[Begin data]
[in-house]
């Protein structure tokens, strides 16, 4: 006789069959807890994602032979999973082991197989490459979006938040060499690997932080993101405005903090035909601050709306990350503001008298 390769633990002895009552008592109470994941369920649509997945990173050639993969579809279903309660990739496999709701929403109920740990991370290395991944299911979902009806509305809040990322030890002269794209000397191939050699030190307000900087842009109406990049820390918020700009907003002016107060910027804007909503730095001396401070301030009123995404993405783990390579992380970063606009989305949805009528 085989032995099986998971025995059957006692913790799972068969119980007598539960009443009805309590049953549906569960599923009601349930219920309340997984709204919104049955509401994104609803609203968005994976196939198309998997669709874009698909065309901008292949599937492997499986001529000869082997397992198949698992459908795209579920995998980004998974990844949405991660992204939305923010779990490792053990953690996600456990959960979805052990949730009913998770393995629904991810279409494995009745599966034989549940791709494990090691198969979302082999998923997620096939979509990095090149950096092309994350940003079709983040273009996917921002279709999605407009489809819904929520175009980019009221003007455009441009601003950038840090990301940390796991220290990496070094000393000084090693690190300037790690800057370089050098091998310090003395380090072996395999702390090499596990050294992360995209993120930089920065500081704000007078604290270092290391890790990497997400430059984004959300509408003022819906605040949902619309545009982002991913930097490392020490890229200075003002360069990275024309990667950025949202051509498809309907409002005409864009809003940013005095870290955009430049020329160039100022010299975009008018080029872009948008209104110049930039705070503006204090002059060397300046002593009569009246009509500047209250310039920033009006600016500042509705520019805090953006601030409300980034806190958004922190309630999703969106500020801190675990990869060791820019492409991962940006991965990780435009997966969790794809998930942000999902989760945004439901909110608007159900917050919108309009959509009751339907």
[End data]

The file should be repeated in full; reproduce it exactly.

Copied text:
[in-house]
């Protein structure tokens, strides 16, 4: 006789069959807890994602032979999973082991197989490459979006938040060499690997932080993101405005903090035909601050709306990350503001008298 390769633990002895009552008592109470994941369920649509997945990173050639993969579809279903309660990739496999709701929403109920740990991370290395991944299911979902009806509305809040990322030890002269794209000397191939050699030190307000900087842009109406990049820390918020700009907003002016107060910027804007909503730095001396401070301030009123995404993405783990390579992380970063606009989305949805009528 085989032995099986998971025995059957006692913790799972068969119980007598539960009443009805309590049953549906569960599923009601349930219920309340997984709204919104049955509401994104609803609203968005994976196939198309998997669709874009698909065309901008292949599937492997499986001529000869082997397992198949698992459908795209579920995998980004998974990844949405991660992204939305923010779990490792053990953690996600456990959960979805052990949730009913998770393995629904991810279409494995009745599966034989549940791709494990090691198969979302082999998923997620096939979509990095090149950096092309994350940003079709983040273009996917921002279709999605407009489809819904929520175009980019009221003007455009441009601003950038840090990301940390796991220290990496070094000393000084090693690190300037790690800057370089050098091998310090003395380090072996395999702390090499596990050294992360995209993120930089920065500081704000007078604290270092290391890790990497997400430059984004959300509408003022819906605040949902619309545009982002991913930097490392020490890229200075003002360069990275024309990667950025949202051509498809309907409002005409864009809003940013005095870290955009430049020329160039100022010299975009008018080029872009948008209104110049930039705070503006204090002059060397300046002593009569009246009509500047209250310039920033009006600016500042509705520019805090953006601030409300980034806190958004922190309630999703969106500020801190675990990869060791820019492409991962940006991965990780435009997966969790794809998930942000999902989760945004439901909110608007159900917050919108309009959509009751339907």